First New York was the first place to champion a rat who could carry an entire slice of pizza (iconic), and now we just might be the first state to decriminalize sex work. Slay. Now, some of you may be thinking, “Decriminalize sex work? But how? And why?” Girl, I got you.
A bill called Stop Violence in the Sex Trades Act (SVSTA) was composed by progressive legislators and aims to repeal penalties for selling and buying sex. The bill also proposes repealing “promotion charges” AKA “pimping” (which famously ain’t easy), so that sex workers cannot be penalized for helping each other out. In short, this bill would allow sex workers to do their jobs without the fear of facing jail time. Imagine that.
The SVSTA also makes a point that sex trafficking and selling/buying sex from minors will remain 100 percent illegal because duh. People are often quick to dismiss the idea of decriminalizing or legalizing sex work because they assume this means sex trafficking will fall under that category and thus also become legal. Honey, no. Consensual sex work and sex trafficking are two completely separate, very different things, and failing to differentiate the two is dangerous for those who choose to work in the sex work industry. When we don’t think of them separately, sex work becomes unsafe because laws meant to stop sex trafficking affect sex workers and make their work impossible and dangerous. They are forced to work underground and are vulnerable to police brutality and other types of violence. So, why not pass laws to protect the many women, men, and nonbinary folks who make a living as sex workers and simply want to be able to do so without getting harmed? That’s what this bill is saying, dude!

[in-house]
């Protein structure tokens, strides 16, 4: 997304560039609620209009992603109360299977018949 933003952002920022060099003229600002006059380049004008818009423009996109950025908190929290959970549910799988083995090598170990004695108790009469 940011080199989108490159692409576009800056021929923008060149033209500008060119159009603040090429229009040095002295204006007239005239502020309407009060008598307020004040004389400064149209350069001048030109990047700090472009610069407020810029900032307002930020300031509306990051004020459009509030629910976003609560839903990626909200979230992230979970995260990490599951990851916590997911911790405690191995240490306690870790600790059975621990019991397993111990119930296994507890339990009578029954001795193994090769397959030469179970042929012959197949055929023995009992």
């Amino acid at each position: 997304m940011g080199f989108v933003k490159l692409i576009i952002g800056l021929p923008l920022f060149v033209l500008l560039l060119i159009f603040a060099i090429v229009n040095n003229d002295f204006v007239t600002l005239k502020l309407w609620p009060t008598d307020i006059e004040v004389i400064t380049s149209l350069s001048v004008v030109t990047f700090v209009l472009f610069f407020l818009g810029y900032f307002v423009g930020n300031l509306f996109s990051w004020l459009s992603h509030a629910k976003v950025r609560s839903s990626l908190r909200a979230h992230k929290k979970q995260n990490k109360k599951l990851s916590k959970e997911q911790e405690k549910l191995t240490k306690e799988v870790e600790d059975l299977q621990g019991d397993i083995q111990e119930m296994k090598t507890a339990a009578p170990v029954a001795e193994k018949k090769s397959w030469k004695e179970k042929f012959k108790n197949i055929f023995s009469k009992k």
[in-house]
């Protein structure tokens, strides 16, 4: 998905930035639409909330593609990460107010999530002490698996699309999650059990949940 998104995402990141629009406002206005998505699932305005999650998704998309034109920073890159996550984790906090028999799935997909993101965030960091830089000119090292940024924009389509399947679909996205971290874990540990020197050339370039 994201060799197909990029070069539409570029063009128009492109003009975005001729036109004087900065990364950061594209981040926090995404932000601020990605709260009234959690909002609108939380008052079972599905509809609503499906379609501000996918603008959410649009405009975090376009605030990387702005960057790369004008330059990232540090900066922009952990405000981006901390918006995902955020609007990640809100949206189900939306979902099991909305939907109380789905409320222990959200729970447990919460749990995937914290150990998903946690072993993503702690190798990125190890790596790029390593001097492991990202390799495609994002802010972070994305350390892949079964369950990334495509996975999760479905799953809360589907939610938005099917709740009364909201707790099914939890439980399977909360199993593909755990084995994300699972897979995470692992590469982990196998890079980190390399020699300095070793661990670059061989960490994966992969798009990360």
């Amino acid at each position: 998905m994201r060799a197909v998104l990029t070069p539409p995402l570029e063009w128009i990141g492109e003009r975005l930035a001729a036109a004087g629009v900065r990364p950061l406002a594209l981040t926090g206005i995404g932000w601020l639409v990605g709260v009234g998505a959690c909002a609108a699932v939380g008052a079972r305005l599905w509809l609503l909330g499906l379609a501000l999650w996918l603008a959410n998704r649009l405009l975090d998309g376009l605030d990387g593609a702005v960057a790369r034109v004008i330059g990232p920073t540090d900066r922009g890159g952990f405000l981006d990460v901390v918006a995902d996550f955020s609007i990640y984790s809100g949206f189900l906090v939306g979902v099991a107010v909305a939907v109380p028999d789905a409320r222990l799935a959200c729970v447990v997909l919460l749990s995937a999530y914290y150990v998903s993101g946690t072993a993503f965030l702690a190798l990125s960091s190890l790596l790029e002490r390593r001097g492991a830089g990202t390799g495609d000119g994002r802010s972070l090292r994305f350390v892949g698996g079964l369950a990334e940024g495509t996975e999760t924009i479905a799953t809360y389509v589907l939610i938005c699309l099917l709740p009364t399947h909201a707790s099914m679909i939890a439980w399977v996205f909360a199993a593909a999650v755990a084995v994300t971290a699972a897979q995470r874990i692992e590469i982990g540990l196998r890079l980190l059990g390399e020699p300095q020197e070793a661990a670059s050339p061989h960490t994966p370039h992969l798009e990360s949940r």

Sex workers are stigmatized because we capitalize on male attention. Instead of enduring it, we revel in it. Then we have the audacity to profit from it.
— YE$ DADDY ? Rick's Chicago 6/8 ? (@fiercestripper) June 5, 2019
The bill will be introduced to the Senate by State Sen. Julia Salazar, who advocated for decriminalizing sex work during her campaign. It’s also notable that the bill was crafted in collaboration with Decrim NY, a coalition that works to “decriminalize, decarcerate, and destigmatize” sex work in New York. So, the legislation comes from people who have a deep understanding of the field they are talking about and advocating for. Again, imagine that.
Presumably, the bill will face a lot of backlash. People, including Democrats, are uncomfortable with the topic of sex work. This legislation will, however, force lawmakers to begin conversations about decriminalizing sex work, and that’s at least a start. Rumor has it that sometimes our government gets things done (been a while since I’ve seen some proof), so here’s to hoping that is the case with SVSTA.
Image: Twitter: (@fiercestripper)